Equitable estoppel applies when a person, by his statements or conduct, induces a second person to rely, to his detriment, on statements or conduct of the first person. In re Marriage of Webber, 191 Ill. App. 3d 327, 331, 547 N.E.2d 749, 751, 138 Ill. Dec. 582 (1989). Equitable estoppel does not apply in this case. First Midwest could not have been induced to its detriment by Patricia's statements or conduct because it made the subject loans over a year before the foreclosure and dissolution actions. Patricia Cox's statements at the time of the mortgage served as a warning to First Midwest not to rely on the mortgage. Patricia Cox specifically told First Midwest that a divorce was pending and she would not sign the July 15 loan or increase her obligations to the bank. Nor does Patricia Cox's failure to contest the mortgage during the marriage dissolution action give rise to estoppel. At that point, First Midwest had already filed the foreclosure action and was litigating the mortgage, so its conduct could not have been affected by Patricia Cox's actions. We believe the doctrine of lis pendens applies. In accordance with Allen & Korkowski & Associates, First Midwest had actual notice of the Coxes' pending divorce and was not a bona fide purchaser. Allen & Korkowski & Associates, 108 Ill. App. 3d at 391, 439 N.E.2d at 108. Therefore, it was bound to the judgment rendered in the underlying Cox dissolution action as if it had been a party to that action.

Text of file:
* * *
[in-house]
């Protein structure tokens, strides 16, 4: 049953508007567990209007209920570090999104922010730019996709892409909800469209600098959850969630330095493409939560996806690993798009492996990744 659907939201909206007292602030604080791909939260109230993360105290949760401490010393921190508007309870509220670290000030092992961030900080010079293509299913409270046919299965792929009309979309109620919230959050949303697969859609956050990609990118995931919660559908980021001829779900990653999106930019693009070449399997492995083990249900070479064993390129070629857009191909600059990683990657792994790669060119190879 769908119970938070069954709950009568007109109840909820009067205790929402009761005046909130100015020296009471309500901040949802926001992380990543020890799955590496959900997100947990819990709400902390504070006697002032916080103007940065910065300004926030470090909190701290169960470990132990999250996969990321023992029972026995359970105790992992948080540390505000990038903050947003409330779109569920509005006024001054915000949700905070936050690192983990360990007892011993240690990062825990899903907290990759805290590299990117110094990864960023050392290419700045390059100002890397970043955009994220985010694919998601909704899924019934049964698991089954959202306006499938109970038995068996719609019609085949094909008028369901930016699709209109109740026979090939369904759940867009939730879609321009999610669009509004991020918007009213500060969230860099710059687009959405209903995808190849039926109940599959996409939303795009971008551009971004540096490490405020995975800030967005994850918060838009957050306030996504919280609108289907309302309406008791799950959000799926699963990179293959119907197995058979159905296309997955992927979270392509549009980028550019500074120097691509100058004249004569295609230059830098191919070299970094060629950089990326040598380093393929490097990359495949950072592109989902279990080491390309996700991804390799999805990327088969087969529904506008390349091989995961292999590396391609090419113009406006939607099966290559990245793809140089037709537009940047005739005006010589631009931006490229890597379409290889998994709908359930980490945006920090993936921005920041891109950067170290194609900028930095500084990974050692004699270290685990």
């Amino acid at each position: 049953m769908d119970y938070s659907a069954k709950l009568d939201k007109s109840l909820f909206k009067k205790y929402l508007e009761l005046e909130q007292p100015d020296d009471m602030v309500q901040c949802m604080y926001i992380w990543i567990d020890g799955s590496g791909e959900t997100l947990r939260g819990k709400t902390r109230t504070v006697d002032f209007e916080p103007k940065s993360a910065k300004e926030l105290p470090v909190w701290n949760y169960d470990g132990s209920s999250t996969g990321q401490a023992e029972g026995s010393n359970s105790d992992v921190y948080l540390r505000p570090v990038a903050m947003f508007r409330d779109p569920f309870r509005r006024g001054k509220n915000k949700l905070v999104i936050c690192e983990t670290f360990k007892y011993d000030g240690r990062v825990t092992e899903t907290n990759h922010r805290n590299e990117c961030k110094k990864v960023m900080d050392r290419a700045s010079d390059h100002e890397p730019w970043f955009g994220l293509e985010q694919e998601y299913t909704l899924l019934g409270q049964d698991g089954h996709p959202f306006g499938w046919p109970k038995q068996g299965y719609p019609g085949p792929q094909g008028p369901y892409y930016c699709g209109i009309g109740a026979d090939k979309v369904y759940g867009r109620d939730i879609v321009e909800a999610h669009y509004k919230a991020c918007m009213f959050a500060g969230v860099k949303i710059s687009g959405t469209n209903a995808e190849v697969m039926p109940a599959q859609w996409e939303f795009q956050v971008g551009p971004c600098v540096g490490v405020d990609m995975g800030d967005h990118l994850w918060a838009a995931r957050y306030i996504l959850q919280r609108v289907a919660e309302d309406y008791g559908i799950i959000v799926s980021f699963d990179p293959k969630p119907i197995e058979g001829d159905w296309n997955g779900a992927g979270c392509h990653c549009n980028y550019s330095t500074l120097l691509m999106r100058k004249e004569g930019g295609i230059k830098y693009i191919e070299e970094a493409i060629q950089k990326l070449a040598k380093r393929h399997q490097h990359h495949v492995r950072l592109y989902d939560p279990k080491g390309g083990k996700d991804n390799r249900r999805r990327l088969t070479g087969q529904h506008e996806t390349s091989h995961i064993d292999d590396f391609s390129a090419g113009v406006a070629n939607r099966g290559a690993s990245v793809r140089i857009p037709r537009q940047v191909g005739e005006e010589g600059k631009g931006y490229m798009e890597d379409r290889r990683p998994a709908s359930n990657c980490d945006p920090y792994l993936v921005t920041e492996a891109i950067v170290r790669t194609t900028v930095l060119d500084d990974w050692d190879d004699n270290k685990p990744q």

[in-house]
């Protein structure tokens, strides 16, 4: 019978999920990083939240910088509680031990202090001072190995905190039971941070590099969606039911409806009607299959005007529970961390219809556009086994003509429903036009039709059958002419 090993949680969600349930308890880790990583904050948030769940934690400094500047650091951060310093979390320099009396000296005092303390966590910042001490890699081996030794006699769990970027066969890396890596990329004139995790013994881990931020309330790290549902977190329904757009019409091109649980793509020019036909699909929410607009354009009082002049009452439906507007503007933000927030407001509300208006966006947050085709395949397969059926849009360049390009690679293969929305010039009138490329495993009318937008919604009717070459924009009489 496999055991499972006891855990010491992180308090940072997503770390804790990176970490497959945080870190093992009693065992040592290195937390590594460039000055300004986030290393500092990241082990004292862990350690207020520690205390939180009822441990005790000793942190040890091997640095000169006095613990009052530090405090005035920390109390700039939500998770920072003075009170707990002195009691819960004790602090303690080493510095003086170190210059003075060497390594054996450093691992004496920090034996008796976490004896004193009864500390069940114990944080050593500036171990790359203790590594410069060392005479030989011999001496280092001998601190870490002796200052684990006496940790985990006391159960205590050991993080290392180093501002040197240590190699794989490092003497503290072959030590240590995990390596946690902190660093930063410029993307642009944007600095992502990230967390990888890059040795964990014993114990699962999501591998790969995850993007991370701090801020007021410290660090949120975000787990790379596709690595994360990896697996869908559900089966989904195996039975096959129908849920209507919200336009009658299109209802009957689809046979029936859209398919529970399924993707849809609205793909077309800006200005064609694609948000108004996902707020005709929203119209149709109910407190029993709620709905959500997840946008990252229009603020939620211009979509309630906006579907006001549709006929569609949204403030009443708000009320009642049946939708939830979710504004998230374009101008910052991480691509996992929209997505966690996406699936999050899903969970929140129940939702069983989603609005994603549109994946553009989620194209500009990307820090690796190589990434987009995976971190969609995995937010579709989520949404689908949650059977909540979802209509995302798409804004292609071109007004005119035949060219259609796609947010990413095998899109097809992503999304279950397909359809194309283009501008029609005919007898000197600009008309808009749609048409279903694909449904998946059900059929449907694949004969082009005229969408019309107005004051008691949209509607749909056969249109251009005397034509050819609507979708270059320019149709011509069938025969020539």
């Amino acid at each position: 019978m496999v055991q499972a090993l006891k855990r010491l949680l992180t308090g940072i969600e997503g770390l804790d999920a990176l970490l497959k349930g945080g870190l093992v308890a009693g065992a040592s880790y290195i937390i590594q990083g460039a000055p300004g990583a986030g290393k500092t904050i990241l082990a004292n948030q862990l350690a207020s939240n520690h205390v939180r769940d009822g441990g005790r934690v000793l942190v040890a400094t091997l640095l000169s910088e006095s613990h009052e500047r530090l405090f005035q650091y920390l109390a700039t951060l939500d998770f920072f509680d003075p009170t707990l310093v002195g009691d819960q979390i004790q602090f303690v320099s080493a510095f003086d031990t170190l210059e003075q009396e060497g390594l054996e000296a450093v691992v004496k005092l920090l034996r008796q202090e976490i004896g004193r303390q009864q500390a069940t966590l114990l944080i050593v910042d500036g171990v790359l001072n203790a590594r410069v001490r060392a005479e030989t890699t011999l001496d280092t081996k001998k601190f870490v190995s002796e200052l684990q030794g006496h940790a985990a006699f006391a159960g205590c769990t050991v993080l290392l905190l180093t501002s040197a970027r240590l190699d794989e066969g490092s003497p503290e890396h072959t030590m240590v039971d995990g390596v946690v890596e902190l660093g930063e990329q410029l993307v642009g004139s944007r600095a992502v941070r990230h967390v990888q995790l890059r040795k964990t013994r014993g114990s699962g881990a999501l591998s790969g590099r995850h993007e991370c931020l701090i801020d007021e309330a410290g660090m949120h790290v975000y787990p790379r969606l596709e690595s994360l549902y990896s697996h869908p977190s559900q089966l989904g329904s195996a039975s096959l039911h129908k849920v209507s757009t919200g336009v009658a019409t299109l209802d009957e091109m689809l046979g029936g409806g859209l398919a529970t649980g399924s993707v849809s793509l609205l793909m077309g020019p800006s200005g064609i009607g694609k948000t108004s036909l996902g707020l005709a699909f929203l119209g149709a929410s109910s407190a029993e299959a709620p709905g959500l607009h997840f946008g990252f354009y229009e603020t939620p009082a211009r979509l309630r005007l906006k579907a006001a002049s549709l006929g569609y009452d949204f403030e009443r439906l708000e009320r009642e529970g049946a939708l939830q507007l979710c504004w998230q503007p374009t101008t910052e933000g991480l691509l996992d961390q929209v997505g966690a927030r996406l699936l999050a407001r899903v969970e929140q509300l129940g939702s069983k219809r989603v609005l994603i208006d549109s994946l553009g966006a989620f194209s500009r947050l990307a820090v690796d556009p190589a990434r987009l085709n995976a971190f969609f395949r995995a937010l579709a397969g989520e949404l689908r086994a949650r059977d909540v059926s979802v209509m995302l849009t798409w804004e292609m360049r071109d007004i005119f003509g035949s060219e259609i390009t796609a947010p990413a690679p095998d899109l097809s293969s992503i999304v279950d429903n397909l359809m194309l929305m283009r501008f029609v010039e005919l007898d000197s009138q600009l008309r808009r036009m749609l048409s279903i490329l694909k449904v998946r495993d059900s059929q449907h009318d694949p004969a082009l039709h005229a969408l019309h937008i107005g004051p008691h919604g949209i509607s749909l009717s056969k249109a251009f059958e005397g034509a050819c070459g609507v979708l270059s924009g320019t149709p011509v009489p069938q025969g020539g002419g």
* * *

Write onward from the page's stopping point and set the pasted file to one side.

However, we do not believe First Midwest's rights to the property were adversely affected by the judgment rendered in the dissolution action. In Henkel, the dissolution judgment awarded the property to Diana Jean "'free and clear of any interest of [Robert] subject to any valid and legal liens against said property.'" Henkel, 155 Ill. App. 3d at 818, 508 N.E.2d at 781. Diana Jean then attempted to show that the mortgage was not valid because it violated a temporary restraining order enjoining Robert from disposing of or secreting or hiding the marital assets. There was no such temporary restraining order in this case, and defendant here makes a different argument: that because of the doctrine of lis pendens, First Midwest was in effect a party to the dissolution of marriage litigation and took subject to any order eventually entered in that litigation.
If the judgment of dissolution had awarded the Virden residence to James, the rights of First Midwest would not have been affected by the judgment. If the judgment of dissolution had awarded the Virden residence to Patricia, subject to the lien of First Midwest, again First Midwest's rights would not have been affected. The judgment of dissolution in fact provided that the "parties incurred certain debts," including a promissory note to First Midwest in the amount of $8,000, "secured by a second mortgage upon the home located at 18 Perry Drive, Virden, Illinois." It also awarded the home at 18 Perry Drive, Virden, Illinois, to Patricia. We read the judgment of dissolution as recognizing the mortgage and awarding the Virden residence subject to that mortgage. By virtue of the doctrine of lis pendens, First Midwest took the mortgage subject to any order eventually entered in the dissolution of marriage action, but no order entered in that action interfered with the rights of First Midwest.
We reverse and remand for the trial court to enter summary judgment in favor of First Midwest.
Reversed and remanded.
McCULLOUGH, P.J., and KNECHT, J., concur.